The Chinese Room: "mechanics will probably never be our core focus"
I liked Amnesia: A Machine For Pigs. The fact that it departed from so many of the mechanics that defined The Dark Descent wasn't a bad thing. To me, it felt as though this departure allowed the developer to focus more on psychological horror than its predecessor.
Apparently, a lot of people outright hated it, feeling it was barely worthy of being called a game.
"We're often asked at The Chinese Room whether we're anti-games, or whether we're trying to deliberately subvert the medium," wrote The Chinese Room's Jessica Curry in an editorial on Edge."This question felt valid after we made Dear Esther, as the game (unintentionally) brought something new to the table and as a result raised some interesting debates. So when Amnesia: A Machine For Pigs was released, we were really surprised to still be facing the question (and sometimes naked hostility) as to whether we are aiming to create interactive fiction rather than games."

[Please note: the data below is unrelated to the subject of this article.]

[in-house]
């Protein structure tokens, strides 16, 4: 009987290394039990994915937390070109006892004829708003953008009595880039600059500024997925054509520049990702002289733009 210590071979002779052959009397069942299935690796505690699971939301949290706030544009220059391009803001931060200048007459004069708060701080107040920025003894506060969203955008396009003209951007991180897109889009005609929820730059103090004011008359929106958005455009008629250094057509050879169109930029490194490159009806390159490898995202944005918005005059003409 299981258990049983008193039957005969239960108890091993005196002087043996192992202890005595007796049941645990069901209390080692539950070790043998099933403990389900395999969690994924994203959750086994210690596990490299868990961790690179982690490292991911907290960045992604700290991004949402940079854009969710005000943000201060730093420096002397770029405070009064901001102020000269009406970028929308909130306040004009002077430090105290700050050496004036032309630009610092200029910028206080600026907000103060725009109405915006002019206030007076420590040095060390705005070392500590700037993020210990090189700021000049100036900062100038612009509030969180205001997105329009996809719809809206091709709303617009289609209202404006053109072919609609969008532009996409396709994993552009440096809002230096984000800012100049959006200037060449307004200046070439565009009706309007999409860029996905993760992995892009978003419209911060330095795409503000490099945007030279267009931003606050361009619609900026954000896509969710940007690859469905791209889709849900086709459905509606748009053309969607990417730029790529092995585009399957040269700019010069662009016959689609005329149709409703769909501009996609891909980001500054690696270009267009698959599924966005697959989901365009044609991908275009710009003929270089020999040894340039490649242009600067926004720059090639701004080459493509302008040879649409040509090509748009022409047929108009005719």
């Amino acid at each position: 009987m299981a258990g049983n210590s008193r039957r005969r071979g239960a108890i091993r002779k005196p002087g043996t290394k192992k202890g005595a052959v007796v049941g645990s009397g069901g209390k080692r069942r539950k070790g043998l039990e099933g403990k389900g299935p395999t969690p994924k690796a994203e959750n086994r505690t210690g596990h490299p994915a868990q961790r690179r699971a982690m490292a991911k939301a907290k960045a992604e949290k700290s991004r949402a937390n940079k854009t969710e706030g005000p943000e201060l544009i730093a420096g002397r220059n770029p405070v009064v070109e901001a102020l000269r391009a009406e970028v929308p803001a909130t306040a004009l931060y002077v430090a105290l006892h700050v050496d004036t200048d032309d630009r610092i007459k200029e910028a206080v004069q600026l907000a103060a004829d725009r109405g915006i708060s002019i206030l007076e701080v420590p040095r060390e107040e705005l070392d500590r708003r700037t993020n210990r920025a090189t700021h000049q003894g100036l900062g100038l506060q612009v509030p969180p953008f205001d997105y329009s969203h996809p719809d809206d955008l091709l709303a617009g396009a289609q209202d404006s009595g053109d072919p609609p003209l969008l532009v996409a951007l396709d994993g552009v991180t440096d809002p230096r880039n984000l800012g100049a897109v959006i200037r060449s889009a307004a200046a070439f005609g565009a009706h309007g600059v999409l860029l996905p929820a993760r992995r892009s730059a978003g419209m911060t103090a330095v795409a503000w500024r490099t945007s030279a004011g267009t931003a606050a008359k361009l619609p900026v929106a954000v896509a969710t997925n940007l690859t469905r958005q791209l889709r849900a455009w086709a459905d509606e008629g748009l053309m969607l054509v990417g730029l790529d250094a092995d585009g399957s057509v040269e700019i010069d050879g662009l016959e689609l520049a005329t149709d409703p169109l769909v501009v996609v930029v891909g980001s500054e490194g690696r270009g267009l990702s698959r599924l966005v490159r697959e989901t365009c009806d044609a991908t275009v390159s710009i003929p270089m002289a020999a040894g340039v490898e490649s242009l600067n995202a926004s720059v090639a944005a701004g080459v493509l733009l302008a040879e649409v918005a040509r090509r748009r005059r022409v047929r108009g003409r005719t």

"This question," she continued, "rests on the idea that games are purely driven by mechanics and goals, and this seems laughably outdated as a concept. Why do we feel the need to classify and name and label before we can enjoy something? Do I need to know whether or not Bach sits in the classical canon before I can appreciate his incredible music? For me, the key is whether it’s an engaging experience (or not). The increasing breadth and diversity in games – a medium that ranges from Tetris to Gone Home – is wonderful. Why is difference such an enormously threatening concept?”
"Mechanics will probably never be our core focus, as they're not the reason we're driven to create," she concluded. "It's simply us being us."
A gamer at heart, Nick started writing when he was a child. He holds a BA in English, works as a freelancer, and loves every minute of it. One day, he hopes to net himself a career in game design - but that's something for the future.
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